A central application for smart cards defined by the ISO/IEC 7816-4 standard is a file system. The file system is actually applied to the nonvolatile memory on the smart card, generally electrically erasable and programmable read-only memory (EEPROM). The file system defined is a relatively straightforward hierarchical structure comprising three basic elements:

  • a master file (MF) component

  • a directory file (DF) component

  • an elementary file (EF) component

The MF component is the root of the file hierarchy; there is only one MF on a smart card. An MF may contain as elements a DF, or even many DFs, and it may contain none to many EFs. The DF component is essentially a container for EF components; a DF may contain none to many EFs. An EF component may contain only records. This simple hierarchical structure is illustrated in Figure 4.11.

Figure 4.11Figure 4.11 The smart card file system architecture.

Several characteristics of the smart card file system are significantly different from typical (e.g., disk-based) file systems. These differences are almost exclusively due to the physical characteristics of the EEPROM memory system—specifically, the facts that EEPROM memory can only be subjected to a modest number of erase and write cycles and that it is significantly faster to write to EEPROM memory in a cumulative fashion than in a pure erase and then write fashion. The first of these characteristics resulted in the definition of a rather unique file structure called a cyclic file. The second characteristic resulted in rather unique definitions of the various file write commands.

The cyclic file is actually a ring buffer of physical files that are addressed and accessed as a single file. On successive write operations, the next physical file (in the ring of physical files) is accessed. The net result is that erase and write operations can be spread across a wider selection of EEPROM memory locations. This mitigates somewhat the limit (generally on the order of 100,000 cycles) on the number of times that a specific EEPROM memory location can be erased and rewritten.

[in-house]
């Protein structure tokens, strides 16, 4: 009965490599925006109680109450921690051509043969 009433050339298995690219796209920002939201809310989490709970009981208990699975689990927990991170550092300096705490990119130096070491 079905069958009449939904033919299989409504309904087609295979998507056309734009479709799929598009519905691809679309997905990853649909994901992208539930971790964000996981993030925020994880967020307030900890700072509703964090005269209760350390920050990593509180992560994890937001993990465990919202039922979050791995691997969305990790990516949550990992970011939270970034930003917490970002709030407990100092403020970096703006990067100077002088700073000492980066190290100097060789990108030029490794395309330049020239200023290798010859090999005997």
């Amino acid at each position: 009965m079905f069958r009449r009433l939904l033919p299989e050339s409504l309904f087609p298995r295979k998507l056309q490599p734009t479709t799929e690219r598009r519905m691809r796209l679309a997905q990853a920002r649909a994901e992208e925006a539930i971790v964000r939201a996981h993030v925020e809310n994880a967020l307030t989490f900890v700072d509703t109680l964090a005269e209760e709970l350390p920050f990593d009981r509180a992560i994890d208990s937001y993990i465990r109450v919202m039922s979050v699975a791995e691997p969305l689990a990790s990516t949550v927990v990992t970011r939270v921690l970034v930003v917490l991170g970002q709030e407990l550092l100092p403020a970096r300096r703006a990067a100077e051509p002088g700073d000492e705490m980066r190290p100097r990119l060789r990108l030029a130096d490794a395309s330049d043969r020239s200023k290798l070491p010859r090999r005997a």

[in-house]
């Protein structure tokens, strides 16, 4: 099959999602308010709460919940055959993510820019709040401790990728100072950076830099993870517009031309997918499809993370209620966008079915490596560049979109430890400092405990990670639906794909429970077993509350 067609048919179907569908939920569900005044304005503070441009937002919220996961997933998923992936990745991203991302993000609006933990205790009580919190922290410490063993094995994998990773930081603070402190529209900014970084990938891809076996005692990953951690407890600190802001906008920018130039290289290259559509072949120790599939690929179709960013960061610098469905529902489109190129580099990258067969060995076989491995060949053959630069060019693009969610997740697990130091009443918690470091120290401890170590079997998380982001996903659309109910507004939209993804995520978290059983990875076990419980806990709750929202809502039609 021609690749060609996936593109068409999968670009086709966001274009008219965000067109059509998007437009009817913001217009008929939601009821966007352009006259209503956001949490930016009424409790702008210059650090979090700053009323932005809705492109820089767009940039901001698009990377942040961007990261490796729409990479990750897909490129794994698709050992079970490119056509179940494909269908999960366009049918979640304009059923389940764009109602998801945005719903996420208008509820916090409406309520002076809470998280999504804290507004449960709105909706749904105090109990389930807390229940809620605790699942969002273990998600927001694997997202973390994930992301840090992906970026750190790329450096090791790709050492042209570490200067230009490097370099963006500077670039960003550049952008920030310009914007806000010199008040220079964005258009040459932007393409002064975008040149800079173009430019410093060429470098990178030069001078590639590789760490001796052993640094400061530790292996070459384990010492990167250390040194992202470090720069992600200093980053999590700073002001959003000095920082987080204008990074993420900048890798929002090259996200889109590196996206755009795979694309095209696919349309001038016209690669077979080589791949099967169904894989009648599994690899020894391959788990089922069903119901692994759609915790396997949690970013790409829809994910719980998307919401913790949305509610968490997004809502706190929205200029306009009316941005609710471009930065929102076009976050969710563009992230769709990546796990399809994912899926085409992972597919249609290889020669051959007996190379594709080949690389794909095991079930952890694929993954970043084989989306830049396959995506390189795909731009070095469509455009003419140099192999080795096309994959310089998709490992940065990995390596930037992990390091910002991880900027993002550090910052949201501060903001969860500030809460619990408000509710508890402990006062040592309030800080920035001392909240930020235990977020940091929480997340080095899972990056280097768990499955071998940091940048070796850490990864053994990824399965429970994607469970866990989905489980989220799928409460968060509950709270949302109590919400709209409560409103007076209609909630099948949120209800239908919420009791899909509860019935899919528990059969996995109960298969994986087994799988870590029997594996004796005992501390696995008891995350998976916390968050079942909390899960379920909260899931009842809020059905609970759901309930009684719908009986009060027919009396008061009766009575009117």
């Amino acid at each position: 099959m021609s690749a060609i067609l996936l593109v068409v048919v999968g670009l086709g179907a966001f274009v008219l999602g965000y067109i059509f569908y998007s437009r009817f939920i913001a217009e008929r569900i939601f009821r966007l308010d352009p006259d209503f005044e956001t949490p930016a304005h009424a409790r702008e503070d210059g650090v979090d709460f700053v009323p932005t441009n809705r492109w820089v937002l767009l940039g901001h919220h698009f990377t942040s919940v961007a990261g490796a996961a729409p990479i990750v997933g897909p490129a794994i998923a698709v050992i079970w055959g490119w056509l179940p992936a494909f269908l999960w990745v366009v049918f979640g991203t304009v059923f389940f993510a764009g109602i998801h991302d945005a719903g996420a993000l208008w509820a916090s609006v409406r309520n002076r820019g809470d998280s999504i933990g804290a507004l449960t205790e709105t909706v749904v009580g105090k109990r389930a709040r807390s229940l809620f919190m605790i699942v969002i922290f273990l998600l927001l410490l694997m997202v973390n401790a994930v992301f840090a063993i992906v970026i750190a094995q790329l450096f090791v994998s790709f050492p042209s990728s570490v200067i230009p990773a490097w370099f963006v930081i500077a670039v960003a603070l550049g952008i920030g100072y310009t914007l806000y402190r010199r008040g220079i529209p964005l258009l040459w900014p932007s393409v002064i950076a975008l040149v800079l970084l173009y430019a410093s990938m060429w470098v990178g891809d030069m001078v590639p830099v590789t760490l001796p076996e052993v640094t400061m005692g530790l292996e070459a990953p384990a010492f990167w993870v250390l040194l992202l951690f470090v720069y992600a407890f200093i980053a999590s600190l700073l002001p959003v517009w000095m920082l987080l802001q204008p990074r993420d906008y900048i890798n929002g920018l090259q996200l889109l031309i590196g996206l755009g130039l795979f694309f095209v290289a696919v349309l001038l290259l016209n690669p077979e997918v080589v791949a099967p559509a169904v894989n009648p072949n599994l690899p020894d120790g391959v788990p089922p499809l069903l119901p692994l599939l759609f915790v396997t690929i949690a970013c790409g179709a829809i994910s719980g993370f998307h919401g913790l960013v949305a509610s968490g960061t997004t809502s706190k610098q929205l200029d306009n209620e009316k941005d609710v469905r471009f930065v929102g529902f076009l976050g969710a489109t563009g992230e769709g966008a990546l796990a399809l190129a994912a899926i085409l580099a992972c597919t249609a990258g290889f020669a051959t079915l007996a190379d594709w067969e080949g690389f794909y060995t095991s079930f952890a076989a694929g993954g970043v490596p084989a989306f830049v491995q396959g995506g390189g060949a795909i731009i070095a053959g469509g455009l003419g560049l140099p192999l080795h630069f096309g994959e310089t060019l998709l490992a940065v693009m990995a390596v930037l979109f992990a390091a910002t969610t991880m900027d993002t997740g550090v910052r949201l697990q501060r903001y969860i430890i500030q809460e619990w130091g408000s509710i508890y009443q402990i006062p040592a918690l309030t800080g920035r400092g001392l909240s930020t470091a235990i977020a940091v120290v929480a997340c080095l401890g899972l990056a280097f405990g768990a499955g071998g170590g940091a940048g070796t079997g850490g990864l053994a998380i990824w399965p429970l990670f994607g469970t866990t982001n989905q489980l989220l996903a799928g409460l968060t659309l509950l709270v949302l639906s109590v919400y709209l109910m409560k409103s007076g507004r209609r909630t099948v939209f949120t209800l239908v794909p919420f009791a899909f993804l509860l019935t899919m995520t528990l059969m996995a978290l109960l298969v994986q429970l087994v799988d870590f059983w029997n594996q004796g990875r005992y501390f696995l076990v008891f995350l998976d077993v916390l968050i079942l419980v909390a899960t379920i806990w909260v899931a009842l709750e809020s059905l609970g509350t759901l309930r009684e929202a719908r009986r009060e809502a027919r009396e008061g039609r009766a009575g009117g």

EEPROM memory has the additional interesting characteristic that it is significantly faster to set additional bits in a memory location than it is to erase all the currently set bits and then rewrite them. This fact becomes doubly useful in certain operations (e.g., manipulating a purse value on a smart card) where it is required that operations on a file be performed in such a fashion that the values stored in the file are well understood at any point in time, even if power is removed from the smart card in the middle of a file operation. To facilitate the exploitation of these characteristics, the write operations to a smart card file are typically bit-set operations while the update operations are actually erase and rewrite operations, which we generally associate with file-writing operations. These characteristics will be examined in a bit more detail in the following sections.

MF Characteristics

Each smart card file system has exactly one MF. The MF serves as the root of the hierarchical file structure. In the parlance of general file systems, the MF is a container or a directory; it may contain other dedicated (or directory) files (DFs) or it may contain EFs.